December 2, 2014

USATT Election

Below is Part 5 of my series of blogs about my plans if elected to the USATT Board. Here is my Election Page, and here's the USATT Election Notice. Here's my blogging schedule:

  1. Monday, November 24: Create a Nationwide System of Regional Team Leagues
  2. Tuesday, November 25: Create State Associations
  3. Wednesday, November 26: Create a USATT Coaching Academy to Recruit and Train Professional Coaches
  4. Monday, December 1: Turn U.S. Open and Nationals into Premier Events
  5. Tuesday December 2: Create a Professional Players Association and Professionalize the Sport
  6. Wednesday, December 3: Other Issues (Balloting opens on this day, and continues until Dec. 27.)

Create a Professional Players Association and Professionalize the Sport

=>The Goal: For top USA players to make a living playing professionally.

We need to bring in an entrepreneurial leader to create an independent USA Professional TT Players Association. He would focus on creating a professional league or circuit, and bring in local & national sponsorship money for each event to turn table tennis into a money and TV sport. (He'd be paid primarily via commissions, though USATT might need to put in seed money.) This could grow out of the current NA Tour. A possible model is tennis, where there is a partnership between USTA and the ATP (the professional group).

Right now there are essentially three "Tours" in the U.S., with the NA Tour the largest. There is also the Butterfly Tour, and North American Table Tennis runs a series of 4-star tournaments. I'd like to get them all together, perhaps as part of the NA Tour, but that could get tricky. For now I'm going to call it the USA Tour.

We need to recruit an entrepreneurial leader to be President of a USA Professional Table Tennis Players Association (hopefully with a better name), whose job it would be to go to cities in the USA Tour and bring in sponsorships for each stop (to dramatically increase prize money), to promote the events (both to bring in paying spectators and to interest sponsors, who aren't interested in an event that nobody knows about), to organize activities, to find ways to make and save money for the top players (free places to stay, etc.), and other ways of professionalizing the sport in this country.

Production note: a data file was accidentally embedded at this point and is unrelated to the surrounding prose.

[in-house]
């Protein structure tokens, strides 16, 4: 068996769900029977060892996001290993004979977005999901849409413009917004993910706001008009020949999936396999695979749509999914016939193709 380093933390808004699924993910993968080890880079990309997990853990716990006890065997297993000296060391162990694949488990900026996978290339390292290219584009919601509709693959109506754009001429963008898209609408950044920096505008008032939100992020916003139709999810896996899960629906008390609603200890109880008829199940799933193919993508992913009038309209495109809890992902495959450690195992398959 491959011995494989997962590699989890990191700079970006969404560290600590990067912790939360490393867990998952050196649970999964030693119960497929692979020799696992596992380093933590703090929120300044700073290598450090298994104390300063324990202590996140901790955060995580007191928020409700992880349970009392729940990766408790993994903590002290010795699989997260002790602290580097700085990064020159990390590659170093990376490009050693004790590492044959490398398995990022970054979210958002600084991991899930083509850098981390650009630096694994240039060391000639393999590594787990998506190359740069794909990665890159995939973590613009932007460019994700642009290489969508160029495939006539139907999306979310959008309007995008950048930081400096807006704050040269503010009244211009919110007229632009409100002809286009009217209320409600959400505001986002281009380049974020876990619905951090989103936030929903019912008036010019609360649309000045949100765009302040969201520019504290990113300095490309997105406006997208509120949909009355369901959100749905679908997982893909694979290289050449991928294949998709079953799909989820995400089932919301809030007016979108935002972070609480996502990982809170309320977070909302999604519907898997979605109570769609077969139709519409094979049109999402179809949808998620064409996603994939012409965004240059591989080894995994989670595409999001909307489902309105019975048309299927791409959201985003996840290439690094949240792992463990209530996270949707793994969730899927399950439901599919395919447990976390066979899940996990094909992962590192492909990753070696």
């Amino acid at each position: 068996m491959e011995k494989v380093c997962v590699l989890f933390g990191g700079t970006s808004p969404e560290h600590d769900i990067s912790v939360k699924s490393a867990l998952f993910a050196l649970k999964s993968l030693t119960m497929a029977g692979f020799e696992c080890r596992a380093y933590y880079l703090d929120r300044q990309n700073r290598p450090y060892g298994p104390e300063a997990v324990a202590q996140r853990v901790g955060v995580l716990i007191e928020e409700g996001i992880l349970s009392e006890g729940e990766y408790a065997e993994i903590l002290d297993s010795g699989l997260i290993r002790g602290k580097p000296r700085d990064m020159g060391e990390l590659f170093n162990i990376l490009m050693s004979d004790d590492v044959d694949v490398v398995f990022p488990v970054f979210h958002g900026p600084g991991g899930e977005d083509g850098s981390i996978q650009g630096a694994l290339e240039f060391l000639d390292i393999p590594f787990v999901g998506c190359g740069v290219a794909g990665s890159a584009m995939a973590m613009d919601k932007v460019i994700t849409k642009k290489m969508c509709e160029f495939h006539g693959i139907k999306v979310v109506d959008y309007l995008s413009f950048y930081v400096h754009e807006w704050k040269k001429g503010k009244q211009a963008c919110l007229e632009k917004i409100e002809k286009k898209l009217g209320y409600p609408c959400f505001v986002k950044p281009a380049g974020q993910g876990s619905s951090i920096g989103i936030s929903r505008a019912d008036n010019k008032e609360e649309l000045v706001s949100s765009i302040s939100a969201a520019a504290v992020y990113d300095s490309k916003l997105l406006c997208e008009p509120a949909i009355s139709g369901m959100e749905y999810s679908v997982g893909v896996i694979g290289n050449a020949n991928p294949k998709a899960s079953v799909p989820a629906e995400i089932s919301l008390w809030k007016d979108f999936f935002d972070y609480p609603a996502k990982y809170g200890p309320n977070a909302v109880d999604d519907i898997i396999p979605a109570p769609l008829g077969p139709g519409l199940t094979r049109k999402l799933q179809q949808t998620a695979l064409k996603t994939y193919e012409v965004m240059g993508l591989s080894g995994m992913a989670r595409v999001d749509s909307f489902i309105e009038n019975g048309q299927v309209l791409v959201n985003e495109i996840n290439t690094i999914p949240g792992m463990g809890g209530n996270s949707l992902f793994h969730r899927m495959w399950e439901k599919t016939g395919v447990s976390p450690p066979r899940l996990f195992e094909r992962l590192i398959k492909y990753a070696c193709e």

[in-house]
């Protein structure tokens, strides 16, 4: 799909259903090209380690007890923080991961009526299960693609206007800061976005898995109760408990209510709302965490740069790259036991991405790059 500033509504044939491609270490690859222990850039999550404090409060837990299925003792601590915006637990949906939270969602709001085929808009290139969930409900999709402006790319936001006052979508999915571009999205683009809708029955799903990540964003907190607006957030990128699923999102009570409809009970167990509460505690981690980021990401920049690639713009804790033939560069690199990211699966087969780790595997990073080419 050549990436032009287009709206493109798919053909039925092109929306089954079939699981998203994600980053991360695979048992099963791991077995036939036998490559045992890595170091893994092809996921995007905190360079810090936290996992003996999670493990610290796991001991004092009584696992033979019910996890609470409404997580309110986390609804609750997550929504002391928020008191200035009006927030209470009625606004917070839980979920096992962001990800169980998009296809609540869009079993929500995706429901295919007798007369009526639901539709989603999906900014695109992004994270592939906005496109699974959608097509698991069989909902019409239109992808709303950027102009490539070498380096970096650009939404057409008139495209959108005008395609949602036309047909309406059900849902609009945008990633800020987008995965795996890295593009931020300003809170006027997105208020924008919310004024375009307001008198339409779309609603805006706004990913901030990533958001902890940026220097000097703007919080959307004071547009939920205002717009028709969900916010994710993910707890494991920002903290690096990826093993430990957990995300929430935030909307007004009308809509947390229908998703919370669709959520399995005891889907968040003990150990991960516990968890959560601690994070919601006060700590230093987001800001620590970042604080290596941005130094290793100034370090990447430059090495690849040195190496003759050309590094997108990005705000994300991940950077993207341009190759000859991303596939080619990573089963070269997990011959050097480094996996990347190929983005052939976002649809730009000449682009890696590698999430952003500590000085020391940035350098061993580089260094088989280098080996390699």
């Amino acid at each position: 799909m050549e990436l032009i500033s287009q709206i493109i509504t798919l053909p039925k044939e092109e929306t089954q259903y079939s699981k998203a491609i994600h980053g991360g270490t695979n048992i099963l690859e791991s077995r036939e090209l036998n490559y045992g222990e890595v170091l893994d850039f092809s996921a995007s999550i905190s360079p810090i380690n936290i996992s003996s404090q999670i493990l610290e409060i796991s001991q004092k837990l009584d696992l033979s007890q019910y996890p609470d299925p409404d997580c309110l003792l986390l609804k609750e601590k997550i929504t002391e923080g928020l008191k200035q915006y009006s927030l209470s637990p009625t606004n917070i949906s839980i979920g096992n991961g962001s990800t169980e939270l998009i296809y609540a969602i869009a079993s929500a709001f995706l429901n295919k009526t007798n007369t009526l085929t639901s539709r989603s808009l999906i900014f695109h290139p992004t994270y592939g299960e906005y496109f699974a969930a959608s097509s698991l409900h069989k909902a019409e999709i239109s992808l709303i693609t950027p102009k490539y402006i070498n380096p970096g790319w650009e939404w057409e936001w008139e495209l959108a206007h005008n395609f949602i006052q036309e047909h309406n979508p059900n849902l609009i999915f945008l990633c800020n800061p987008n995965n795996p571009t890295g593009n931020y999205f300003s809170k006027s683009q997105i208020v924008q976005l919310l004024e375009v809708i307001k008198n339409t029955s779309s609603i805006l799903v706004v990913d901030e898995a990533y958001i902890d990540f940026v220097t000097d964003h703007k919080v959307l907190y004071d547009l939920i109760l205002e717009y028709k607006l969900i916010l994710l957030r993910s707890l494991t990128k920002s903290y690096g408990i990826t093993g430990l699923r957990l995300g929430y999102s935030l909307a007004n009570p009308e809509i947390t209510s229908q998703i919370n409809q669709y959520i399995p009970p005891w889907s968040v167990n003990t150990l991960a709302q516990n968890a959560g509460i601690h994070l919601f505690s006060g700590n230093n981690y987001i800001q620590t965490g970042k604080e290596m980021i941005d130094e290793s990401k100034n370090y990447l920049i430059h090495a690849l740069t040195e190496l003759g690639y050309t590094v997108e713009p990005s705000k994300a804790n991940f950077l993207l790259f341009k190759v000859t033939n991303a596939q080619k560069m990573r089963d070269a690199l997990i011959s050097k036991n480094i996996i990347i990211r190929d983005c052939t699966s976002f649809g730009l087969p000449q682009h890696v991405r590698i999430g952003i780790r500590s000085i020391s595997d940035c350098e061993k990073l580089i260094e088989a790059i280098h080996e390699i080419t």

The President of the Players' Association would promote the events locally, both to bring in paying spectators (and therefore more prize money) and to bring in TV. With the publicity and TV there is a growing awareness of the event, and that is the bait that brings in sponsors. He'd then focus on bringing in those sponsorships. He'd do this at each event, with the goal of turning each event into a big event, with large prize money, lots of paying spectators, and TV.

Most sponsorships are local - there are only a few sporting events large enough to bring in more national sponsors than local ones - and so he needs to focus on bringing in those local sponsors. If there's a tour stop in, say, Chicago, he'd focus on local sponsors in Chicago. For example, if there's a large local car dealership, then he'd try to get that car dealership to be a sponsor.

Publicity, TV, and sponsorships go together. Publicity leads to paying spectators and TV, and both lead to sponsorships, and that's what leads to big prize money and professional table tennis.

Can we get paying spectators for table tennis? When China sent players to the U.S. Team Championships in the 1990s I ran two "USA vs. China" team matches, and got about 500 paid spectators at each. That was before we had the Internet to publicize such events - I had to rely on local newspapers and TV News to promote it. In Europe local club matches are big spectator events. It's all about marketing and promoting.

How do we pay for the President of the Players Association? Ideally, he'd be paid by commission. If he brings in lots of money, he makes lots of money. I'd like to find someone who sees this as a huge opportunity to be the next David Stern or the next Pete Rozelle, the guys who turned the NBA and NFL into huge properties. Rather than work for a set salary, he'd rather work for commission and become both rich and famous. Realistically, we might have to pay this person, at least at the start. So I will try to get USATT to spring for some of this. Knowing the USATT budget is tight, that'll be a battle!